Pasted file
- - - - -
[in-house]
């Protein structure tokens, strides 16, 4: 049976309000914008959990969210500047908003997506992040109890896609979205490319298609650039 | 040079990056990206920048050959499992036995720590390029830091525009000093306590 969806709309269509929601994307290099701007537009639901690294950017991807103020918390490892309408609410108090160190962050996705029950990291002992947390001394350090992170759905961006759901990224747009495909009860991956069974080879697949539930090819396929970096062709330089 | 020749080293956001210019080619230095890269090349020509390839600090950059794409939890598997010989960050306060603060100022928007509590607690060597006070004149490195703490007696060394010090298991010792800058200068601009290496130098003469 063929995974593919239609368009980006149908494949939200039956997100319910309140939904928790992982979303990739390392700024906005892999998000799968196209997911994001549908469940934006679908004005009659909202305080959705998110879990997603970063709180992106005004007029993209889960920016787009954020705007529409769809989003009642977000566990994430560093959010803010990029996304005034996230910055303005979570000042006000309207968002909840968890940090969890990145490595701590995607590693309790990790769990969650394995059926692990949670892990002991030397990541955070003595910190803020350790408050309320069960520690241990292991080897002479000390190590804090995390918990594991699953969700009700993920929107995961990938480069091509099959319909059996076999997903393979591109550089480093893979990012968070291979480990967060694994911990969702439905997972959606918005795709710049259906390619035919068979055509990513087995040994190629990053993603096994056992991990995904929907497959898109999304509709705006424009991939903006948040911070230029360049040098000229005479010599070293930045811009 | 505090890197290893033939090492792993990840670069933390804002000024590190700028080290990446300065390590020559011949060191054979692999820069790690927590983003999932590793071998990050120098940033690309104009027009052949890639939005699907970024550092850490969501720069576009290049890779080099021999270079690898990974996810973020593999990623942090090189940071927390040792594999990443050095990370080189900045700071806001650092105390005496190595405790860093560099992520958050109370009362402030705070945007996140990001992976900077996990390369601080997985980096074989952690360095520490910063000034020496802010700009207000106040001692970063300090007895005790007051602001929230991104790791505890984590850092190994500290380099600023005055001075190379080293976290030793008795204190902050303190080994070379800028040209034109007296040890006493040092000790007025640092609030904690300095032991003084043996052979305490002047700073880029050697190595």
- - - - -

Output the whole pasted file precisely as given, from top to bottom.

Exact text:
[in-house]
């Protein structure tokens, strides 16, 4: 049976309000914008959990969210500047908003997506992040109890896609979205490319298609650039 | 040079990056990206920048050959499992036995720590390029830091525009000093306590 969806709309269509929601994307290099701007537009639901690294950017991807103020918390490892309408609410108090160190962050996705029950990291002992947390001394350090992170759905961006759901990224747009495909009860991956069974080879697949539930090819396929970096062709330089 | 020749080293956001210019080619230095890269090349020509390839600090950059794409939890598997010989960050306060603060100022928007509590607690060597006070004149490195703490007696060394010090298991010792800058200068601009290496130098003469 063929995974593919239609368009980006149908494949939200039956997100319910309140939904928790992982979303990739390392700024906005892999998000799968196209997911994001549908469940934006679908004005009659909202305080959705998110879990997603970063709180992106005004007029993209889960920016787009954020705007529409769809989003009642977000566990994430560093959010803010990029996304005034996230910055303005979570000042006000309207968002909840968890940090969890990145490595701590995607590693309790990790769990969650394995059926692990949670892990002991030397990541955070003595910190803020350790408050309320069960520690241990292991080897002479000390190590804090995390918990594991699953969700009700993920929107995961990938480069091509099959319909059996076999997903393979591109550089480093893979990012968070291979480990967060694994911990969702439905997972959606918005795709710049259906390619035919068979055509990513087995040994190629990053993603096994056992991990995904929907497959898109999304509709705006424009991939903006948040911070230029360049040098000229005479010599070293930045811009 | 505090890197290893033939090492792993990840670069933390804002000024590190700028080290990446300065390590020559011949060191054979692999820069790690927590983003999932590793071998990050120098940033690309104009027009052949890639939005699907970024550092850490969501720069576009290049890779080099021999270079690898990974996810973020593999990623942090090189940071927390040792594999990443050095990370080189900045700071806001650092105390005496190595405790860093560099992520958050109370009362402030705070945007996140990001992976900077996990390369601080997985980096074989952690360095520490910063000034020496802010700009207000106040001692970063300090007895005790007051602001929230991104790791505890984590850092190994500290380099600023005055001075190379080293976290030793008795204190902050303190080994070379800028040209034109007296040890006493040092000790007025640092609030904690300095032991003084043996052979305490002047700073880029050697190595």